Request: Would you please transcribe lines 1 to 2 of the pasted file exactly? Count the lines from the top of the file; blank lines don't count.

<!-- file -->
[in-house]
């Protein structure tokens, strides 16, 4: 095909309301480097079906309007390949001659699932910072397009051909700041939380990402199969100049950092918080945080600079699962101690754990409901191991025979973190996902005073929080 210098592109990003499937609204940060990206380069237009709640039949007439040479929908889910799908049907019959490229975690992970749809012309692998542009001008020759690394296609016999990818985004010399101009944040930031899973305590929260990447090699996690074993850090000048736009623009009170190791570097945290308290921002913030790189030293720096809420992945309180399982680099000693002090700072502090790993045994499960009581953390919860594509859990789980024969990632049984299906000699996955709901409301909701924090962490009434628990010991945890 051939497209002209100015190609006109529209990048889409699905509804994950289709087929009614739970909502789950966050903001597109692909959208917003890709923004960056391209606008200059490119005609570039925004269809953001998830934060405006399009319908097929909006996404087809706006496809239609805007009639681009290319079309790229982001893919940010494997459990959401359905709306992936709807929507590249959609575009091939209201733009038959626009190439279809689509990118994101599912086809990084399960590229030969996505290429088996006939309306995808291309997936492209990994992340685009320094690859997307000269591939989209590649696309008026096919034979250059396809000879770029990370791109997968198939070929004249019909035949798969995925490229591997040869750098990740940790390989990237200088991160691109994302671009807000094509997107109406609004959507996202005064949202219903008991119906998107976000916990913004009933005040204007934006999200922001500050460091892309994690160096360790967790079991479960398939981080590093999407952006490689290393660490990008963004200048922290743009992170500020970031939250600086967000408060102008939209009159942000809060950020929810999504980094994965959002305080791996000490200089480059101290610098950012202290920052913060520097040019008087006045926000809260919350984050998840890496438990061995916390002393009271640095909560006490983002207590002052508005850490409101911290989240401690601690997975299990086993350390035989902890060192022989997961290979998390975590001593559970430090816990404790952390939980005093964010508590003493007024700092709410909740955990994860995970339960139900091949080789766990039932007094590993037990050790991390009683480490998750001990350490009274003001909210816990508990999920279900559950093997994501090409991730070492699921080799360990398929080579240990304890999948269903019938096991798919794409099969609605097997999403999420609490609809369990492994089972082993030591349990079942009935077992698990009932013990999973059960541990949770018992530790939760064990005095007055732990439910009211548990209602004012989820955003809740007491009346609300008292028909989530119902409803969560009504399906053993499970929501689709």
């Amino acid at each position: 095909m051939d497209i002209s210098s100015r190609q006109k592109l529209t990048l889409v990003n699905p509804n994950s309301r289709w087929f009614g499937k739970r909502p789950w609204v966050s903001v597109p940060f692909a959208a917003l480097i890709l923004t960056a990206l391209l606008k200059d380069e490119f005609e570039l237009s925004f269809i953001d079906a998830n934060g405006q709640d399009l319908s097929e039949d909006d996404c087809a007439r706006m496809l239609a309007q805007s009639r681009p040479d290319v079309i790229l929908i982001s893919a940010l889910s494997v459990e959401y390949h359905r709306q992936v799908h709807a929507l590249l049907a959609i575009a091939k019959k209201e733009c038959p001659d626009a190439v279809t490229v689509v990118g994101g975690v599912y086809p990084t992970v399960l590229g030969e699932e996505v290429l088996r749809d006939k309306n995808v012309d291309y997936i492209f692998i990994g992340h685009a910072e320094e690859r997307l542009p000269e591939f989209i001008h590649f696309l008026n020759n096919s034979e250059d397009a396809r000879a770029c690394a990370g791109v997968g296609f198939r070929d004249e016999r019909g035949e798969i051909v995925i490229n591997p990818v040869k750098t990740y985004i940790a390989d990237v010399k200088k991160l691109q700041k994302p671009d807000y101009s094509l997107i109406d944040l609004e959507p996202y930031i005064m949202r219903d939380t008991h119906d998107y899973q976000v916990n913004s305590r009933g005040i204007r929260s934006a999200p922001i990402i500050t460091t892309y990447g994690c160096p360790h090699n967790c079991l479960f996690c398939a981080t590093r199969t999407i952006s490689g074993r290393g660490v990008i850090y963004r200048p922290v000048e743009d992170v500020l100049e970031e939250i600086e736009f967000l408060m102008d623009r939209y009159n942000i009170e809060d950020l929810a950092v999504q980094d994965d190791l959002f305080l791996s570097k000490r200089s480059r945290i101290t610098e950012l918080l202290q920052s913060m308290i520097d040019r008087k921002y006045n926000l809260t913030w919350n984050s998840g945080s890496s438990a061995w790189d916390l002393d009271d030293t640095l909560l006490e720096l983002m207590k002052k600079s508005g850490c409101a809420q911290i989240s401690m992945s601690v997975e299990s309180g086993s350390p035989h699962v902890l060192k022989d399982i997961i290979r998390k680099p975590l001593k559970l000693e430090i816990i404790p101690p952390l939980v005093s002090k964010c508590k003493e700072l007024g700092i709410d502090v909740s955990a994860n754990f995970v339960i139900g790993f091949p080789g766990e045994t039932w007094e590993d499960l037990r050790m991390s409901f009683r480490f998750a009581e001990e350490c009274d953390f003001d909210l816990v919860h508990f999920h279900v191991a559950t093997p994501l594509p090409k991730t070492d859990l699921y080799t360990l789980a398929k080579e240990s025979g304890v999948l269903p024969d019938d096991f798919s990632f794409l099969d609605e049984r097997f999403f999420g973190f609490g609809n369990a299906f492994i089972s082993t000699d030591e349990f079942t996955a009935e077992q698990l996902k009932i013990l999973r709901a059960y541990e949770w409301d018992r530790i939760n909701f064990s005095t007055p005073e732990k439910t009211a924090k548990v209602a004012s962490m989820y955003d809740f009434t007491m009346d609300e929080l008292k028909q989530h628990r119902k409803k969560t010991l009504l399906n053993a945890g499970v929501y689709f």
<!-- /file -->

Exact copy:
[in-house]
């Protein structure tokens, strides 16, 4: 095909309301480097079906309007390949001659699932910072397009051909700041939380990402199969100049950092918080945080600079699962101690754990409901191991025979973190996902005073929080 210098592109990003499937609204940060990206380069237009709640039949007439040479929908889910799908049907019959490229975690992970749809012309692998542009001008020759690394296609016999990818985004010399101009944040930031899973305590929260990447090699996690074993850090000048736009623009009170190791570097945290308290921002913030790189030293720096809420992945309180399982680099000693002090700072502090790993045994499960009581953390919860594509859990789980024969990632049984299906000699996955709901409301909701924090962490009434628990010991945890 051939497209002209100015190609006109529209990048889409699905509804994950289709087929009614739970909502789950966050903001597109692909959208917003890709923004960056391209606008200059490119005609570039925004269809953001998830934060405006399009319908097929909006996404087809706006496809239609805007009639681009290319079309790229982001893919940010494997459990959401359905709306992936709807929507590249959609575009091939209201733009038959626009190439279809689509990118994101599912086809990084399960590229030969996505290429088996006939309306995808291309997936492209990994992340685009320094690859997307000269591939989209590649696309008026096919034979250059396809000879770029990370791109997968198939070929004249019909035949798969995925490229591997040869750098990740940790390989990237200088991160691109994302671009807000094509997107109406609004959507996202005064949202219903008991119906998107976000916990913004009933005040204007934006999200922001500050460091892309994690160096360790967790079991479960398939981080590093999407952006490689290393660490990008963004200048922290743009992170500020970031939250600086967000408060102008939209009159942000809060950020929810999504980094994965959002305080791996000490200089480059101290610098950012202290920052913060520097040019008087006045926000809260919350984050998840890496438990061995916390002393009271640095909560006490983002207590002052508005850490409101911290989240401690601690997975299990086993350390035989902890060192022989997961290979998390975590001593559970430090816990404790952390939980005093964010508590003493007024700092709410909740955990994860995970339960139900091949080789766990039932007094590993037990050790991390009683480490998750001990350490009274003001909210816990508990999920279900559950093997994501090409991730070492699921080799360990398929080579240990304890999948269903019938096991798919794409099969609605097997999403999420609490609809369990492994089972082993030591349990079942009935077992698990009932013990999973059960541990949770018992530790939760064990005095007055732990439910009211548990209602004012989820955003809740007491009346609300008292028909989530119902409803969560009504399906053993499970929501689709």